• What It Means to be a Man
    • Showing and Handling Feelings
    • Men's Health
    • Communication
    • The Father's Role
    • Children's Growth
    • Discipline
    • Working with Mom and Co-Parenting
    • Fathering from the Inside
    • Celebrate

Program Delivery

Parent/Caregiver Services

InsideOut Dad® directly provides services to parents/caregivers and addresses the following:

  • Lack of awareness, knowledge, and skills related to being an effective parent and father including how to improve fathering and parenting while incarcerated; poor or strained relationship with the mother (or other main caregiver) of their children; lack of knowledge about how to develop an effective plan for reentry into the lives of family and community

Recommended Intensity:

Weekly 2-hour sessions; the program may also be delivered in a shorter duration depending on the audience (e.g., 2 sessions per week for a total of 4 hours)

Recommended Duration:

12 weeks; program may be delivered in a shorter duration depending on the audience (e.g., 6 weeks with 2 sessions per week)

Delivery Settings

This program is typically conducted in a(n):

  • Justice Setting (Juvenile Detention, Jail, Prison, Courtroom, etc.)
  • Virtual (Online, Telephone, Video, Zoom, etc.)


InsideOut Dad® includes a homework component:

Fathers complete a session log at the end of each session that includes identifying strategies they will use to be a better father based on what they learned during the session. Facilitators may ask fathers to discuss how successful they were at implementing what they learned during the start of the following session. Fathers also create a Fathering Plan after the sixth of the twelve core sessions. It includes ways they will connect with each of their children and information they will gather on their children to become more familiar with them (e.g., favorites [animal, movie, food, etc.] and interests). Fathers refine this plan as they try ways to connect between sessions and discuss successes in subsequent sessions.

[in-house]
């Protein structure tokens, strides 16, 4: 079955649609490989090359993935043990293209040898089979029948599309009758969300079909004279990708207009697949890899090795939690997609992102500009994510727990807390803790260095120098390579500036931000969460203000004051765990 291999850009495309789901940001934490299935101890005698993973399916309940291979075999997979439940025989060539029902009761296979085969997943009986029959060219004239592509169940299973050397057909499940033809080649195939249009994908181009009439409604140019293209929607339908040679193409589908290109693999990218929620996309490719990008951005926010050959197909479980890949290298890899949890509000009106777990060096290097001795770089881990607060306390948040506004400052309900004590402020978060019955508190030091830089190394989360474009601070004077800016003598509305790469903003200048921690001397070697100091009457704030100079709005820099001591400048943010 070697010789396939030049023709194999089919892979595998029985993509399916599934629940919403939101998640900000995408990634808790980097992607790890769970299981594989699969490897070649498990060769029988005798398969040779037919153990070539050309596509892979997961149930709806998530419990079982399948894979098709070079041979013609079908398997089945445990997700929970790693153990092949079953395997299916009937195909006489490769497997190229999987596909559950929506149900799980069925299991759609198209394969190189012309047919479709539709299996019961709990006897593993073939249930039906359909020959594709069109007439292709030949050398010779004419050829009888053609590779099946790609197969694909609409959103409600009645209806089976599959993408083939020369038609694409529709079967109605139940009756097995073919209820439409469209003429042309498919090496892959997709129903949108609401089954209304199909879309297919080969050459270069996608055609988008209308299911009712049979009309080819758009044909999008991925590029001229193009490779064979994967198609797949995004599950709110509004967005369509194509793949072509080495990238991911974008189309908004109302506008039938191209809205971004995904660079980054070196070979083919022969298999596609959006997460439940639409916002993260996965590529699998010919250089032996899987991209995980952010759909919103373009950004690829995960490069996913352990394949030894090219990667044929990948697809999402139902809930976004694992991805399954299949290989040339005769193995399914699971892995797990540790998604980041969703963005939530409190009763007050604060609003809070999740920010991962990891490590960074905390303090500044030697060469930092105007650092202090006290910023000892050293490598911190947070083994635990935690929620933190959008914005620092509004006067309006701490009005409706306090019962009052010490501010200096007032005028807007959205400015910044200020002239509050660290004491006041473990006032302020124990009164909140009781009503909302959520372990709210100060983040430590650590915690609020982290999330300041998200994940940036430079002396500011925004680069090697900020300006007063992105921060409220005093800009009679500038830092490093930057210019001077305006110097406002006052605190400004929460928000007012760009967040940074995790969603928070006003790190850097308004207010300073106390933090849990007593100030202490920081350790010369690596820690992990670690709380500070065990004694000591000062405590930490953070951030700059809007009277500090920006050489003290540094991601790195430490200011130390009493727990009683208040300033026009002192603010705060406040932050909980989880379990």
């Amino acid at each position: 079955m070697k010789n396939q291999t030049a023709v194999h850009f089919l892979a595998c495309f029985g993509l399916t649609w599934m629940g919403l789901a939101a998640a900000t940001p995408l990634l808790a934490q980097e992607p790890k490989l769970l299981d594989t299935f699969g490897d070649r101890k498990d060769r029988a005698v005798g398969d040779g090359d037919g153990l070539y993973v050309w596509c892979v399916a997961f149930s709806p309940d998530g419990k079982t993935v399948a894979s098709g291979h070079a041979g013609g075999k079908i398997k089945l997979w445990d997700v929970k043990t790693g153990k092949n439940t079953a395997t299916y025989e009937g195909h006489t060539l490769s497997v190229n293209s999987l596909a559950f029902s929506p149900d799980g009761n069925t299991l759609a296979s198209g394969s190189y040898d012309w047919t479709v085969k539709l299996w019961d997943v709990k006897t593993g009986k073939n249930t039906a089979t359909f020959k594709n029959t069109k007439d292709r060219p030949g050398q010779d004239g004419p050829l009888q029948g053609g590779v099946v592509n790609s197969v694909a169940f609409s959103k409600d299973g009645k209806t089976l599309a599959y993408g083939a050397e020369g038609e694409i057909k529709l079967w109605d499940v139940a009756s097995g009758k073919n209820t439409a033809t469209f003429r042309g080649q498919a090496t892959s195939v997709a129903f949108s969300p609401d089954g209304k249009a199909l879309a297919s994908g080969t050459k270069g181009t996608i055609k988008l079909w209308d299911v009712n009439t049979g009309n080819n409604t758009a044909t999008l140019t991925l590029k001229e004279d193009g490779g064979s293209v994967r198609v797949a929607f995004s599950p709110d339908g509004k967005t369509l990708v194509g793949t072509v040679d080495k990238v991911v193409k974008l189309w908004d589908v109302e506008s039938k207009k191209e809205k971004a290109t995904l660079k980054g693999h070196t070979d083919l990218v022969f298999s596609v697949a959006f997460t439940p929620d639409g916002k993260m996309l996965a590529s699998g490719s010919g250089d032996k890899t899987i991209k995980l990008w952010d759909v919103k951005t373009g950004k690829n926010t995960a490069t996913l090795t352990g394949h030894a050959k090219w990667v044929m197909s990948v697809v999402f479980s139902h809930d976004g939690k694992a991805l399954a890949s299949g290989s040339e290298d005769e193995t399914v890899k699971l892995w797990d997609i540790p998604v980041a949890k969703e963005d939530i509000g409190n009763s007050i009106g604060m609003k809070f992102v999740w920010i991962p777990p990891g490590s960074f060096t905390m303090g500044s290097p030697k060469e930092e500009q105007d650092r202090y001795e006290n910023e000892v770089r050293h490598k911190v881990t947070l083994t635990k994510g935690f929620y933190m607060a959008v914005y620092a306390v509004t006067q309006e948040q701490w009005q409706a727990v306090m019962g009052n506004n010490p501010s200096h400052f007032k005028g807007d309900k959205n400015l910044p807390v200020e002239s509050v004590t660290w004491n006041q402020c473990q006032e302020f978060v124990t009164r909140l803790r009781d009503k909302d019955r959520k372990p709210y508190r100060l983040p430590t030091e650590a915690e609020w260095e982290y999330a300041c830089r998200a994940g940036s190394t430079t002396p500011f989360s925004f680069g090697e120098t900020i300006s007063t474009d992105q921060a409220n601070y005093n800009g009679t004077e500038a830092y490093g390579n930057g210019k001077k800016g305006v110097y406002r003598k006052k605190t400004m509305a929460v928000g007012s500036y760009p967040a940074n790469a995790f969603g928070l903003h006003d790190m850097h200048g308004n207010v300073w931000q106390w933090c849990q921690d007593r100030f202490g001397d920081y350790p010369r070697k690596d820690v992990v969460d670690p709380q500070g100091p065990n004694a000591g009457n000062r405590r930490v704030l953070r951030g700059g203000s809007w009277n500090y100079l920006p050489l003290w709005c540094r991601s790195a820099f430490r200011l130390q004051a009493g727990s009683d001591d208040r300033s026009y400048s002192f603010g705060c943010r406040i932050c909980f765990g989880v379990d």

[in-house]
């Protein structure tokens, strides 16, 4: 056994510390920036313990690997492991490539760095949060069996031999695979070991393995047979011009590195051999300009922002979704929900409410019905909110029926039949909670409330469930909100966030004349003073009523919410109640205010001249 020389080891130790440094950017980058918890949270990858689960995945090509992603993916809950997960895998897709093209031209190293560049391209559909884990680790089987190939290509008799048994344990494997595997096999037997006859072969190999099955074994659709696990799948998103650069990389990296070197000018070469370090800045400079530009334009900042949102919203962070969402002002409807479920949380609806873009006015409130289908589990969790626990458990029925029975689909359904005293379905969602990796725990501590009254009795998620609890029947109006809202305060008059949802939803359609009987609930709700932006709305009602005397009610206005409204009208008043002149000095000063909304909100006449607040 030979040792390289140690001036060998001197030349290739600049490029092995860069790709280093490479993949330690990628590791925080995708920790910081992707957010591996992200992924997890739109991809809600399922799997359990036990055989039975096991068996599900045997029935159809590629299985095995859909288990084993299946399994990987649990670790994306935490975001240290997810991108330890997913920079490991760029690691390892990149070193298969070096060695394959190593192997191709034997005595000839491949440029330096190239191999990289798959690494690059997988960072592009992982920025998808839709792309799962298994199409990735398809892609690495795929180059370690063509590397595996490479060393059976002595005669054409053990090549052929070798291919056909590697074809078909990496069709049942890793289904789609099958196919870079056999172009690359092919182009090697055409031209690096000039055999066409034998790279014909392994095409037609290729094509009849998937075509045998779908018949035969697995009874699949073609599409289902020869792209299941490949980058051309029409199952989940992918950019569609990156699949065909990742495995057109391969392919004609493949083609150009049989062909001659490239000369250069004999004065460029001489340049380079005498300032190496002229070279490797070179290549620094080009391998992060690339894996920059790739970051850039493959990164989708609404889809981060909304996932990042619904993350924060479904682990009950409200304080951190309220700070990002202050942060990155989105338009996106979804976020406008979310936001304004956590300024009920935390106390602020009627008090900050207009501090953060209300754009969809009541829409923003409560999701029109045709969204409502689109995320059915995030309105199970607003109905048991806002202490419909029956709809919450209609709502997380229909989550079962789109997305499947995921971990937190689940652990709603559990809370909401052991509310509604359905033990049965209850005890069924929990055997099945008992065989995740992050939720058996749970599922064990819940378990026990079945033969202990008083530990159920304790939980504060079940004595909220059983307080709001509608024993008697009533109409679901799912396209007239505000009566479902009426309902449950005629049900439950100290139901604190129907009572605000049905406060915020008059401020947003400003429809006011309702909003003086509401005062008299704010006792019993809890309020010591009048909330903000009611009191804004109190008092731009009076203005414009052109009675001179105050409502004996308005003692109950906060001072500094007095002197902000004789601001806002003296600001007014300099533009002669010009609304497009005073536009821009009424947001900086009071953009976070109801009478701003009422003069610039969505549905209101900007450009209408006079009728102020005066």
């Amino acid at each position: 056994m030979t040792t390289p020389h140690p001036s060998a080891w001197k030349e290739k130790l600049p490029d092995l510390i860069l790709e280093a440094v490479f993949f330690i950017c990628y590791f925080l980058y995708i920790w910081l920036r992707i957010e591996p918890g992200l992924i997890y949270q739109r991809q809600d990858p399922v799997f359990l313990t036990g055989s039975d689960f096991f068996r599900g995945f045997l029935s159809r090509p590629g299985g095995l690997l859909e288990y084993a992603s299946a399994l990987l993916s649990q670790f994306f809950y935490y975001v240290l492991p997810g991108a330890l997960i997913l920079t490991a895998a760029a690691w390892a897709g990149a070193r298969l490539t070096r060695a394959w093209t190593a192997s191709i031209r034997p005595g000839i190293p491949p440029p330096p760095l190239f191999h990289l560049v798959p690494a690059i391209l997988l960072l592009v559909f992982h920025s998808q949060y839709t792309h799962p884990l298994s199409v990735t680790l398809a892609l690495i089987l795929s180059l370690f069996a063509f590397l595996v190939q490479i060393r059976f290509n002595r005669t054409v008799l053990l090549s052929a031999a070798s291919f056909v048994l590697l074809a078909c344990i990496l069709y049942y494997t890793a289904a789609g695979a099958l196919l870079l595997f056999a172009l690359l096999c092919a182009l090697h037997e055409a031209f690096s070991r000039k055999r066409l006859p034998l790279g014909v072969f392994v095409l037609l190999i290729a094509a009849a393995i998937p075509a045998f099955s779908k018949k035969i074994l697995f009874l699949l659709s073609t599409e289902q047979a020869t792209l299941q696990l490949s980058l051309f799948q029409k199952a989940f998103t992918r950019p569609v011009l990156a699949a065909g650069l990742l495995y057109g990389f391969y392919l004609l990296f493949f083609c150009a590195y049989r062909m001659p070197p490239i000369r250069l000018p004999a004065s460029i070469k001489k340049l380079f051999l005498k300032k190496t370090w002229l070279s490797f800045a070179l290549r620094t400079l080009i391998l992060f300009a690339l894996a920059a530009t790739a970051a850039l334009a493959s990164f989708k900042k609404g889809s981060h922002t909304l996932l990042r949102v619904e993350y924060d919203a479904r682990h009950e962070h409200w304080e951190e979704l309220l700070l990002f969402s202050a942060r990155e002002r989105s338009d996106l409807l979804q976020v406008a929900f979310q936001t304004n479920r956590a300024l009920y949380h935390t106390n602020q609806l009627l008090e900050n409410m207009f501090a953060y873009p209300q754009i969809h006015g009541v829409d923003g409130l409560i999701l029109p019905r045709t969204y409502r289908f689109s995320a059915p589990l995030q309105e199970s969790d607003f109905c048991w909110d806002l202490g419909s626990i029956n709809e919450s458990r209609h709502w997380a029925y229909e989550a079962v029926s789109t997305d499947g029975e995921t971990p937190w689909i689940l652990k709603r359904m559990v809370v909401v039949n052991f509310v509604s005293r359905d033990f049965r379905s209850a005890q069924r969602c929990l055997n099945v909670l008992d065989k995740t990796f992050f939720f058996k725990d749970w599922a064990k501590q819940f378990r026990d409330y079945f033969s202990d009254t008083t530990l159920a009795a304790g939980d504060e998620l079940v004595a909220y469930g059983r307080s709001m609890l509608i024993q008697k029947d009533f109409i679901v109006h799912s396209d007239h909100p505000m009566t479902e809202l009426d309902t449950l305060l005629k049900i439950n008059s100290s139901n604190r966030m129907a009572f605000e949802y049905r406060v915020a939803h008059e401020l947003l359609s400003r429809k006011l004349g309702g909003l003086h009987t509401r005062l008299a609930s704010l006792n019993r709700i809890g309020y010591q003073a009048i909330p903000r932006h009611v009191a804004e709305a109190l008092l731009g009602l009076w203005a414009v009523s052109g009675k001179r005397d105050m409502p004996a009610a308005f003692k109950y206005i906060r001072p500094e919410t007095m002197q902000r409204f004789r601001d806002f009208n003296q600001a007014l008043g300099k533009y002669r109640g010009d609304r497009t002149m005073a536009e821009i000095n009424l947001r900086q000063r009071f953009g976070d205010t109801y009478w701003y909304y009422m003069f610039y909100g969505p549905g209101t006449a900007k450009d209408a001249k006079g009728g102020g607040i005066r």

InsideOut Dad® has materials available in a language other than English:


For information on which materials are available in this language, please check on the program's website or contact the program representative (contact information is listed at the bottom of this page).

Resources Needed to Run Program

The typical resources for implementing the program are:

The facilitator’s manual for the program lists the basic program supplies which include a flip chart (or whiteboard) and markers; pens and pencils; and blank pieces of paper.

Facilitators should have access to a room large enough for up to 12 fathers and the facilitator(s) to sit comfortably. The room should also be large enough to allow for fathers to freely move around the room without bumping into each other or objects during the interactive activities that require movement around the room.

Manuals and Training

Prerequisite/Minimum Provider Qualifications